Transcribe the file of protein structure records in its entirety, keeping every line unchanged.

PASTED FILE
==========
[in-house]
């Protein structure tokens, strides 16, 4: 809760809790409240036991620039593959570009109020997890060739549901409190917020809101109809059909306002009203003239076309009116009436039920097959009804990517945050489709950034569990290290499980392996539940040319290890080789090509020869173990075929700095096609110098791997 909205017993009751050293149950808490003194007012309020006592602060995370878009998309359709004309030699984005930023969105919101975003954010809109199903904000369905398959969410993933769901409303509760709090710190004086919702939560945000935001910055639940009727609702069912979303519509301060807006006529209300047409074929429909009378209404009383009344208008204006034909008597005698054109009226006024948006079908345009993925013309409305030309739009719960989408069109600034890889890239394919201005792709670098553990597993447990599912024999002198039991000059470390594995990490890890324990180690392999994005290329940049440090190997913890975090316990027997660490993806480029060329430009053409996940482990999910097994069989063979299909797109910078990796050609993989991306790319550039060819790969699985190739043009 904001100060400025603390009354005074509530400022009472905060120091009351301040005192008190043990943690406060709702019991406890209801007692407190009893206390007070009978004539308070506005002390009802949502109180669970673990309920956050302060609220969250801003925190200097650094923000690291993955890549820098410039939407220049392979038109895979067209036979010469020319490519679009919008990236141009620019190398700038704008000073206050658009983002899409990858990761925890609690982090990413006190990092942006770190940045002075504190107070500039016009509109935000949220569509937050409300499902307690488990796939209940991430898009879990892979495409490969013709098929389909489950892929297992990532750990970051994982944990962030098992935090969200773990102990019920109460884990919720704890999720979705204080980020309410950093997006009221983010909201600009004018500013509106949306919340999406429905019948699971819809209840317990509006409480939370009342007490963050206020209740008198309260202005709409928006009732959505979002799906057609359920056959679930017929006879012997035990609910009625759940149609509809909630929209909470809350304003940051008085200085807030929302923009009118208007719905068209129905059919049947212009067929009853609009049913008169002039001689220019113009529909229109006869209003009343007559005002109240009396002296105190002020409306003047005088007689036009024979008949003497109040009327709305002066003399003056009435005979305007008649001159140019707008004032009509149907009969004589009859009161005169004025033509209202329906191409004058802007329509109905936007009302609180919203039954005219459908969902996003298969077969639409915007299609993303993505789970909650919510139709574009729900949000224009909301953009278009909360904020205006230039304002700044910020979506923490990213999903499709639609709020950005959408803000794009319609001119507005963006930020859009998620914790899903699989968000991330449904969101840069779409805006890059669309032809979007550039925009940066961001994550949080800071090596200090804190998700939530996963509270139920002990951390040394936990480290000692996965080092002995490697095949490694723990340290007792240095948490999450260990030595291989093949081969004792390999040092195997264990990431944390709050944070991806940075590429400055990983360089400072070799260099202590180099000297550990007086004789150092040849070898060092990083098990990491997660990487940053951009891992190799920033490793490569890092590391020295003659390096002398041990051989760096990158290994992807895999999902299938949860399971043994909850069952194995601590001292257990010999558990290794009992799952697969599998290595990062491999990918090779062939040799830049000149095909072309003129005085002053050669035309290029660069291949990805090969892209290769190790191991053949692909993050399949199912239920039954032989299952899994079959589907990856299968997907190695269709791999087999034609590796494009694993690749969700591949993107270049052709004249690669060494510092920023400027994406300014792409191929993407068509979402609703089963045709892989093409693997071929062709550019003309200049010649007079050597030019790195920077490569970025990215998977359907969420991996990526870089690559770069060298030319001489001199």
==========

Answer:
[in-house]
């Protein structure tokens, strides 16, 4: 809760809790409240036991620039593959570009109020997890060739549901409190917020809101109809059909306002009203003239076309009116009436039920097959009804990517945050489709950034569990290290499980392996539940040319290890080789090509020869173990075929700095096609110098791997 909205017993009751050293149950808490003194007012309020006592602060995370878009998309359709004309030699984005930023969105919101975003954010809109199903904000369905398959969410993933769901409303509760709090710190004086919702939560945000935001910055639940009727609702069912979303519509301060807006006529209300047409074929429909009378209404009383009344208008204006034909008597005698054109009226006024948006079908345009993925013309409305030309739009719960989408069109600034890889890239394919201005792709670098553990597993447990599912024999002198039991000059470390594995990490890890324990180690392999994005290329940049440090190997913890975090316990027997660490993806480029060329430009053409996940482990999910097994069989063979299909797109910078990796050609993989991306790319550039060819790969699985190739043009 904001100060400025603390009354005074509530400022009472905060120091009351301040005192008190043990943690406060709702019991406890209801007692407190009893206390007070009978004539308070506005002390009802949502109180669970673990309920956050302060609220969250801003925190200097650094923000690291993955890549820098410039939407220049392979038109895979067209036979010469020319490519679009919008990236141009620019190398700038704008000073206050658009983002899409990858990761925890609690982090990413006190990092942006770190940045002075504190107070500039016009509109935000949220569509937050409300499902307690488990796939209940991430898009879990892979495409490969013709098929389909489950892929297992990532750990970051994982944990962030098992935090969200773990102990019920109460884990919720704890999720979705204080980020309410950093997006009221983010909201600009004018500013509106949306919340999406429905019948699971819809209840317990509006409480939370009342007490963050206020209740008198309260202005709409928006009732959505979002799906057609359920056959679930017929006879012997035990609910009625759940149609509809909630929209909470809350304003940051008085200085807030929302923009009118208007719905068209129905059919049947212009067929009853609009049913008169002039001689220019113009529909229109006869209003009343007559005002109240009396002296105190002020409306003047005088007689036009024979008949003497109040009327709305002066003399003056009435005979305007008649001159140019707008004032009509149907009969004589009859009161005169004025033509209202329906191409004058802007329509109905936007009302609180919203039954005219459908969902996003298969077969639409915007299609993303993505789970909650919510139709574009729900949000224009909301953009278009909360904020205006230039304002700044910020979506923490990213999903499709639609709020950005959408803000794009319609001119507005963006930020859009998620914790899903699989968000991330449904969101840069779409805006890059669309032809979007550039925009940066961001994550949080800071090596200090804190998700939530996963509270139920002990951390040394936990480290000692996965080092002995490697095949490694723990340290007792240095948490999450260990030595291989093949081969004792390999040092195997264990990431944390709050944070991806940075590429400055990983360089400072070799260099202590180099000297550990007086004789150092040849070898060092990083098990990491997660990487940053951009891992190799920033490793490569890092590391020295003659390096002398041990051989760096990158290994992807895999999902299938949860399971043994909850069952194995601590001292257990010999558990290794009992799952697969599998290595990062491999990918090779062939040799830049000149095909072309003129005085002053050669035309290029660069291949990805090969892209290769190790191991053949692909993050399949199912239920039954032989299952899994079959589907990856299968997907190695269709791999087999034609590796494009694993690749969700591949993107270049052709004249690669060494510092920023400027994406300014792409191929993407068509979402609703089963045709892989093409693997071929062709550019003309200049010649007079050597030019790195920077490569970025990215998977359907969420991996990526870089690559770069060298030319001489001199």